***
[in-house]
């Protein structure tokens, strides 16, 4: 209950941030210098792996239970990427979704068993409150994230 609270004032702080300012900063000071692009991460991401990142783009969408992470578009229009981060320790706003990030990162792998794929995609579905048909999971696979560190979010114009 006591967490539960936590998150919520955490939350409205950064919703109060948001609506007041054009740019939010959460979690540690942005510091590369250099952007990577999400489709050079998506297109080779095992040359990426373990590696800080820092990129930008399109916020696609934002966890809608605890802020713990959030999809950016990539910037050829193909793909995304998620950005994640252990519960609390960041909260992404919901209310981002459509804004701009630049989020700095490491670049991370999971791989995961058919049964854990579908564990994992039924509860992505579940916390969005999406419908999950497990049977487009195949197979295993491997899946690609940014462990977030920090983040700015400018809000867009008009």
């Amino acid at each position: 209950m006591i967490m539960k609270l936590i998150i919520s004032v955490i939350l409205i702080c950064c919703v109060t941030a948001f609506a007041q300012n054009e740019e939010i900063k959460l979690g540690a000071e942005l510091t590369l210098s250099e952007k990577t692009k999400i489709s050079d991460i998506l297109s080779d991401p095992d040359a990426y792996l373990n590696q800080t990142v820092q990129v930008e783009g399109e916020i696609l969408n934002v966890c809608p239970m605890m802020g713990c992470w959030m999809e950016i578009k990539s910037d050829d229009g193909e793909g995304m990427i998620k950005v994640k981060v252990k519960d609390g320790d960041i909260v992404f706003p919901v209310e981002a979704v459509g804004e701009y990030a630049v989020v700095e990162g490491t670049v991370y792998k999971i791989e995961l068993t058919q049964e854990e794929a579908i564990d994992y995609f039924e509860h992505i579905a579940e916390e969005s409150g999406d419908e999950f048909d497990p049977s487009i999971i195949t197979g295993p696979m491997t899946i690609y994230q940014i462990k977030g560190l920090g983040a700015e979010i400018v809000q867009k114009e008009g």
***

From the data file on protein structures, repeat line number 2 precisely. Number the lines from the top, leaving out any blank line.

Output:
């Protein structure tokens, strides 16, 4: 209950941030210098792996239970990427979704068993409150994230 609270004032702080300012900063000071692009991460991401990142783009969408992470578009229009981060320790706003990030990162792998794929995609579905048909999971696979560190979010114009 006591967490539960936590998150919520955490939350409205950064919703109060948001609506007041054009740019939010959460979690540690942005510091590369250099952007990577999400489709050079998506297109080779095992040359990426373990590696800080820092990129930008399109916020696609934002966890809608605890802020713990959030999809950016990539910037050829193909793909995304998620950005994640252990519960609390960041909260992404919901209310981002459509804004701009630049989020700095490491670049991370999971791989995961058919049964854990579908564990994992039924509860992505579940916390969005999406419908999950497990049977487009195949197979295993491997899946690609940014462990977030920090983040700015400018809000867009008009």